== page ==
I’m no whiz with MS Word, but attached for your use is a blank version of the document I use. Feel free to download and copy/modify and keep it with your vehicle registration and insurance papers. Be sure to include any meds or nutritional supplements your dog is on. That’s as critical in the canine world as for humans.

Let’s hope you never need this.

Stay found!

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Two Minute Training – Reward Timing

It’s not about training the dog. It’s about training you. In today’s two-minute training, a quick read on how to properly reward your dog.

Dogs work “in the moment.” A lot of us would be happier humans if we could do more of that, but with dogs it creates a challenging issue: How to make the dog realize the reward is associated with a behavior they just finished. If you’re too late, the dog will simply think you’re a wonderful person who gave them a cookie.

Some experienced handlers whom I respect believe that a reward must be delivered within one second for the dog to associate the reward with the behavior.

Some handlers use clickers, but you don’t always have a clicker in your hand. So get in the habit of saying “yessss” or “g’boy” when your dog gives you the correct behavior. Then follow up with the cookie.

You should also practice this verbal “click” in a very soft, almost falsetto voice.

During changed behavior, or even just while the dog is thinking, you can let them know they’re on the right track with a very soft “yesss” or “gooood.” If you speak too loudly, you’ll distract the dog and pull them off-task. But spoken just above the level of an exhaled breath can encourage them “in the moment” and lead them toward the desired behavior.

Then, once they’ve done the whole enchilada, throw a party for the dog.

Stay found!

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On Batteries

Our 2018 Outdoors RV 250RKS, with batteries!

You’d think that in a travel trailer we’d be pretty self-sufficient if the power in our RV park went out. Well, you’d be right, but it wasn’t without some nail biting on our part.

The story is a visit to Sequim for an author appearance with Ruger. An unexpected “mountain wave” windstorm blew up and over the Olympic Mountains, and right down onto the Sequim and Port Angeles areas.

We only knew the power had gone out because the satellite TV receiver died. Everything else in the trailer is 12v, even the TV itself. The lights didn’t even blink. I tapped and banged on the receiver until it finally dawned on me why it didn’t work. So then, the worrying began. How long would our two 12v deep cycle batteries run the fan on the furnace? The furnace itself is propane, and we had plenty of that. But if the fan dies, the furnace dies.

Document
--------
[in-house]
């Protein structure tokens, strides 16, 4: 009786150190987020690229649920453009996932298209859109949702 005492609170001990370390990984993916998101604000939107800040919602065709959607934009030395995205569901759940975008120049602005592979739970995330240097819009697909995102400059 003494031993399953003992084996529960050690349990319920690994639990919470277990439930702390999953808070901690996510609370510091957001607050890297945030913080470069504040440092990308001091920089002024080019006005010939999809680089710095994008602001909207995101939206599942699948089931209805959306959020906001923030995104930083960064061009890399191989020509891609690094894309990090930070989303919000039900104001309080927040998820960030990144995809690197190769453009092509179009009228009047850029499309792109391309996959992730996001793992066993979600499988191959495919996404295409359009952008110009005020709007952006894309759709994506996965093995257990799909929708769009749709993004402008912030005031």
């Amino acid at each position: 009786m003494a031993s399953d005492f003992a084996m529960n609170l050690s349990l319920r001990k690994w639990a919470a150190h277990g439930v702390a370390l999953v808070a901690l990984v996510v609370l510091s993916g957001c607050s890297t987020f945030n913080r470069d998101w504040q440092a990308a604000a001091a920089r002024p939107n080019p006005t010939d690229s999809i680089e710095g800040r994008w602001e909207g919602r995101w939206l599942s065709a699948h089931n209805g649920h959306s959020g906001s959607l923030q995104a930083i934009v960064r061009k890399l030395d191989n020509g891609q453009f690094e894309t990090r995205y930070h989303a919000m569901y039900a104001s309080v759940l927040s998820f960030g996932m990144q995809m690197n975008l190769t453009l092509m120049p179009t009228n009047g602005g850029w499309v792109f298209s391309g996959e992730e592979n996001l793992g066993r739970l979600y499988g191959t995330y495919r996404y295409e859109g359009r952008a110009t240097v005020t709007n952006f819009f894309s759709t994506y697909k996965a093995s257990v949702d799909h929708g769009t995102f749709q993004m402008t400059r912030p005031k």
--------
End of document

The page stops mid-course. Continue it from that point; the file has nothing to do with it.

We got through the experience just fine, and learned a good lesson about battery life in our RV. (It was fine. 24 hours with no power and only down 25%.)

Ruger waiting patiently for my return from an excruciating long absence, to take out the garbage. 

The best part was that Ruger and I still did the appearance and demonstration. Our host received numerous calls from people planning to attend. “Is it still on?” Well of course. Probably 70 percent of our real searches are in the dark anyway, so no problem. And I suspect the event gave attendees a chance to get out of their own darkened homes for a little fun.

We’d love to visit your group, school, church or community event. Shoot me an e-mail at robert (at) calloutpress (dot) com and we’ll get something set up.

Stay Found!

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Aggressive Dogs Need Love Too. Smart Love.

OK, so you’ve figured out your beloved puppy is turning into an adolescent dog that can’t get along with other canines. It’s aggressive or reactive every time another dog is in sight. That doesn’t mean you have a bad dog, but it does mean you have one that needs careful managing.

This dog needs lots of love and consistent discipline around the house. If the dog is confident that you love and will protect it, then it will be far less likely to act out in public. I’d respectfully recommend asking your vet for the name of a good dog behaviorist and get a consult. But there are some things you can do inexpensively. And there are some things to avoid.

Definitely give the dog lots of social experiences, within good reason, so it can become desensitized to things it might once have found threatening. Walking down a street with cars, people and other dogs can do wonders.

That said, it’s one thing to walk your dog on a sidewalk or trail, letting it learn to be calm each time another dog passes. That’s dog, singular. Sequential positive experiences, with praise and a treat each time, can be effective. You don’t need to interact with each dog you pass. Just walk by and if your dog shows no reaction, then reward. But this is critical: make it one dog at a time.